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Tracy McCracken

Tracy McCracken
Science & Technology Policy Fellowships

2006-08 Diplomacy Fellow at the U.S. Agency for International Development

Tracy McCracken sought a career in international development that would utilize her experience in agriculture, conservation, and veterinary medicine. While earning her degree in wildlife biology and a master’s in tropical animal health, she worked on livestock and wildlife projects in East Africa, and managed projects promoting agricultural use of native animal and plant species in South America. Later, Tracy focused on public health in developing nations. “Veterinary medicine is not just dogs and cats,” she explains.

Her background was put to use as a AAAS Diplomacy Fellow at the U.S. Agency for International Development (USAID), where Tracy split her time between the Office of Agriculture and the Office of Global Health. She served as a livestock technical advisor, designing and evaluating animal health and production projects, primarily in East Africa, and she also helped address zoonotic diseases (those that pass between animals and humans), supporting the Avian Influenza Team to design farm-based strategies to control the spread of avian influenza in developing nations. Her efforts included developing courses for veterinarians in developing nations to improve disease investigation skills, and coordinating methods to enhance communication between human and animal-health professionals.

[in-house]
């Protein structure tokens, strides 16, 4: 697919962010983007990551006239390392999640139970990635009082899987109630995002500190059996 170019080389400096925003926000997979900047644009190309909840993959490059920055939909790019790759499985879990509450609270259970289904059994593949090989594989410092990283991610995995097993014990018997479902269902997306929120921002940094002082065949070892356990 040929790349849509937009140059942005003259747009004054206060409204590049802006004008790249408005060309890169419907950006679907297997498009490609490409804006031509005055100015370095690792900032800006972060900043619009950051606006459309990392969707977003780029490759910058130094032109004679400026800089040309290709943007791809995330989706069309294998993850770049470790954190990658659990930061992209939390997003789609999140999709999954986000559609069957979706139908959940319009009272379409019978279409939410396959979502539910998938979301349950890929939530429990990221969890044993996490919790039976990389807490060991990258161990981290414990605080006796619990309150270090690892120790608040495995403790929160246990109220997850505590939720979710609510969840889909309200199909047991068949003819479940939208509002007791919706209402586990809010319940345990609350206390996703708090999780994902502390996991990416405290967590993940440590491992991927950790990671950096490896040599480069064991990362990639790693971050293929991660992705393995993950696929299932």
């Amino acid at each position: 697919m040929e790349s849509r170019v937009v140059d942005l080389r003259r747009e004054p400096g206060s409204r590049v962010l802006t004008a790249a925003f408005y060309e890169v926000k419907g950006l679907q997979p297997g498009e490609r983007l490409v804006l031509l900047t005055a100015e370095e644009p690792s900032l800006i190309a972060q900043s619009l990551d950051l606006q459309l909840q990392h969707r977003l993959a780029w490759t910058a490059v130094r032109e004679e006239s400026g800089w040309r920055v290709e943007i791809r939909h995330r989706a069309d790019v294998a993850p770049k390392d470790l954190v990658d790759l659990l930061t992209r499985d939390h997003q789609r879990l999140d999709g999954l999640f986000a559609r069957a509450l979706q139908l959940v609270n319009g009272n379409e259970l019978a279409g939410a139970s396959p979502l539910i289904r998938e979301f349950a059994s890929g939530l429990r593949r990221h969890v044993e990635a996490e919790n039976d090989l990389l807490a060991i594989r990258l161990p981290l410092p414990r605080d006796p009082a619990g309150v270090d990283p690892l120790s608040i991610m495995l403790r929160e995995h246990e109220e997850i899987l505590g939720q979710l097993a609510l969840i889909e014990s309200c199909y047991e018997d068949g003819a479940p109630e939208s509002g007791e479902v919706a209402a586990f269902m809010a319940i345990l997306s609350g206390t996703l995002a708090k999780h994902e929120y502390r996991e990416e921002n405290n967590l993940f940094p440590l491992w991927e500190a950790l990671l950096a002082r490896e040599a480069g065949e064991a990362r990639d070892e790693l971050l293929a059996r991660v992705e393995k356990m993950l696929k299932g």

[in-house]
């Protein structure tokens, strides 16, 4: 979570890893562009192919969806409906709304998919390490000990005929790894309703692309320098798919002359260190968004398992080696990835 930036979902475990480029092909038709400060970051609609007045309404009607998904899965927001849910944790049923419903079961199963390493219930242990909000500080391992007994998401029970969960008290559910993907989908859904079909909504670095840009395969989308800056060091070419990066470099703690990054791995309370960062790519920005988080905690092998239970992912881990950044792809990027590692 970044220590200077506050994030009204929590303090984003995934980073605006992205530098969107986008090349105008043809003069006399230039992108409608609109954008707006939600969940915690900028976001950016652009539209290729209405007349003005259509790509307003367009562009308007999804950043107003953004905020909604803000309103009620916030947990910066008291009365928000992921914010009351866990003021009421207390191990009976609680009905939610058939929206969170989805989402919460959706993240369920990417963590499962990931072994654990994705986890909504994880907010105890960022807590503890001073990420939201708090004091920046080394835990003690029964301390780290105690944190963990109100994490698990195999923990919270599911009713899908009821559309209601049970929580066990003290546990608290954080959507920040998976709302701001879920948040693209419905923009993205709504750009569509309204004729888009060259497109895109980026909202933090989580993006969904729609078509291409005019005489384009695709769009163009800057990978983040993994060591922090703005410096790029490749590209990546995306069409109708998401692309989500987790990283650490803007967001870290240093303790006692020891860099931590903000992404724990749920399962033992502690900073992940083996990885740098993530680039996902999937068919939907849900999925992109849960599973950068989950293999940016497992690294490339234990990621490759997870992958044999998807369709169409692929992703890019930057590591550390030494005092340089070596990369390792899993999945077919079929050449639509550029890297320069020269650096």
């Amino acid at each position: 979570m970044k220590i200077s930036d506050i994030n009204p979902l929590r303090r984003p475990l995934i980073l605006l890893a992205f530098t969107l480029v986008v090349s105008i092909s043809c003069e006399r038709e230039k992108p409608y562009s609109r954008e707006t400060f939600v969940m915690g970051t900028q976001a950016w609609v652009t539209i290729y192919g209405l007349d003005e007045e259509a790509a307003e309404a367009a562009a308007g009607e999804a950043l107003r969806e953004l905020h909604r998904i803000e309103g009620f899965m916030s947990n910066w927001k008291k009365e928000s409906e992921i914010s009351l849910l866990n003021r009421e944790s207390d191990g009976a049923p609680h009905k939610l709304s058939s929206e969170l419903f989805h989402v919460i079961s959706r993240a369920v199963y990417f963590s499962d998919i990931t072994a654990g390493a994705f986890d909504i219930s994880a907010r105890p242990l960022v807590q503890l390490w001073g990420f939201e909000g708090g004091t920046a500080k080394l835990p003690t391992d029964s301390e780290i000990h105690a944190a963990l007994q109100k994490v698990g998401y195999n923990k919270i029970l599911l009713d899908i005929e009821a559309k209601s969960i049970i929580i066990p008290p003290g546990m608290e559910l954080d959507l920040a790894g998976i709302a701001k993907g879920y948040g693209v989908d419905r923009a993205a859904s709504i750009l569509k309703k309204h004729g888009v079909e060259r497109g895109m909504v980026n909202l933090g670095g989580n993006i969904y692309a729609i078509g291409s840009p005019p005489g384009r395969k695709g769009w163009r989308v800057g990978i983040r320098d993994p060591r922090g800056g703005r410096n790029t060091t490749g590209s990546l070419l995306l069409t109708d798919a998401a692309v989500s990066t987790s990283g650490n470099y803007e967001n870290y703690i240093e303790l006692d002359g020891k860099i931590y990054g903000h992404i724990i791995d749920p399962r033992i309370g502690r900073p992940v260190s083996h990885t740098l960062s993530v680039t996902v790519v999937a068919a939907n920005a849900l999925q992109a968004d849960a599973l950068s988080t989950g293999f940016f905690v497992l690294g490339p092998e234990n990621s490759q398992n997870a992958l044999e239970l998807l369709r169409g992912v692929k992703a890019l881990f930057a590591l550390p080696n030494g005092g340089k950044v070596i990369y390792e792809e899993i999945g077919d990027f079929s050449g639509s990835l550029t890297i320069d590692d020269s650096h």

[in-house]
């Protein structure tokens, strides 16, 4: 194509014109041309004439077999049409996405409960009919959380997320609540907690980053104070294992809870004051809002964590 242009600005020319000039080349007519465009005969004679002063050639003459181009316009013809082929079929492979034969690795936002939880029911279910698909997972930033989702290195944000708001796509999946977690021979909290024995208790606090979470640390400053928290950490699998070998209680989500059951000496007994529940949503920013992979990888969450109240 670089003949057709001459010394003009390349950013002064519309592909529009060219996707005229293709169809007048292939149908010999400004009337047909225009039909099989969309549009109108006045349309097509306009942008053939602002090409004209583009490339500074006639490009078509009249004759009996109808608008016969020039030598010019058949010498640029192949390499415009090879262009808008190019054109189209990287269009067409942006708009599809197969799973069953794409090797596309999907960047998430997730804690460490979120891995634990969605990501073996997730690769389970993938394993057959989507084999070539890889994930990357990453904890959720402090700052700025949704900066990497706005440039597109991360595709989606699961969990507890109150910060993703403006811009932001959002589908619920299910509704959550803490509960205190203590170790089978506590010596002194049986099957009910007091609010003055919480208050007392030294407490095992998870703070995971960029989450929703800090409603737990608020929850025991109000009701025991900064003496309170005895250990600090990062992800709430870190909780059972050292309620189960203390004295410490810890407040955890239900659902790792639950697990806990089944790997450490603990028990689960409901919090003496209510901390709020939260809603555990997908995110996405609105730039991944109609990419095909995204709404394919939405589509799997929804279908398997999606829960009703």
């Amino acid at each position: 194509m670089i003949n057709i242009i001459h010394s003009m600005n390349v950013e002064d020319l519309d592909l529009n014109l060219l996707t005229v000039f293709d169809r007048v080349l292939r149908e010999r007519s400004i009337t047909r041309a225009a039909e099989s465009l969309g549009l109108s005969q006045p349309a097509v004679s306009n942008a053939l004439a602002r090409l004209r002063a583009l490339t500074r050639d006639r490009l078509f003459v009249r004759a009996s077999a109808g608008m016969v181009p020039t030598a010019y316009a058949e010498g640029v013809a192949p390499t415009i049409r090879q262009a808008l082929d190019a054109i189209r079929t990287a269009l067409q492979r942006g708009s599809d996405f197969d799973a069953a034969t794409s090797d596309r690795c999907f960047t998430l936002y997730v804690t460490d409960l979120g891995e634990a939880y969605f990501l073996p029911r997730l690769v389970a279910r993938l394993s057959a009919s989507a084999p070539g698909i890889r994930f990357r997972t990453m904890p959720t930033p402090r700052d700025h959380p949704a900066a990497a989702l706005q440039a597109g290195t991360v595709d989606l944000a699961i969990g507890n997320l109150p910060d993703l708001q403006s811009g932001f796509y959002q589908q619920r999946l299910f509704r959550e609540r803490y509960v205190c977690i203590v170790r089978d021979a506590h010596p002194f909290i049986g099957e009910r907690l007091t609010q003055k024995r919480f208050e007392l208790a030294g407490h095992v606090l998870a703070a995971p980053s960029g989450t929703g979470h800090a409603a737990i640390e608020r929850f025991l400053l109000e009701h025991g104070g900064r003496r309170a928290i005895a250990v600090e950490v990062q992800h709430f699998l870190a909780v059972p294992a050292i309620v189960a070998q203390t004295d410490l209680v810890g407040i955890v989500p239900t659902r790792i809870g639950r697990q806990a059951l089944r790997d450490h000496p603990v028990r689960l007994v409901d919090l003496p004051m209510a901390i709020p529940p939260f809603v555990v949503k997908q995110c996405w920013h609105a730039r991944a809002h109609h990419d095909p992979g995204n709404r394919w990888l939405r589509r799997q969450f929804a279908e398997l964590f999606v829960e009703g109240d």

These projects led Tracy to keep her bags packed for significant travel across Africa. “The timing was impeccable” for her fellowship opportunity, Tracy says. 2006 was the height of pandemic influenza, “so people were looking for scientists with a background in animal health. I chose USAID because of the international aspect of its work and the fact that they are on the ground designing and implementing projects,” she explains. “I felt I could have a direct impact in the countries affected by avian influenza and other diseases. In developing nations people are very dependent on their livestock and have close, intimate contact with their animals.

Keeping livestock healthy is vital to protecting both human health and livelihoods.” Although focused internationally, Tracy believes her biggest accomplishment was at USAID headquarters, helping to establish connections between offices. “My service helped forge relationships and demonstrated the importance of linking human and animal health.” She now continues to promote those links in her new role as deputy coordinator for wildlife disease at the United Nations Food and Agriculture Organization in Rome.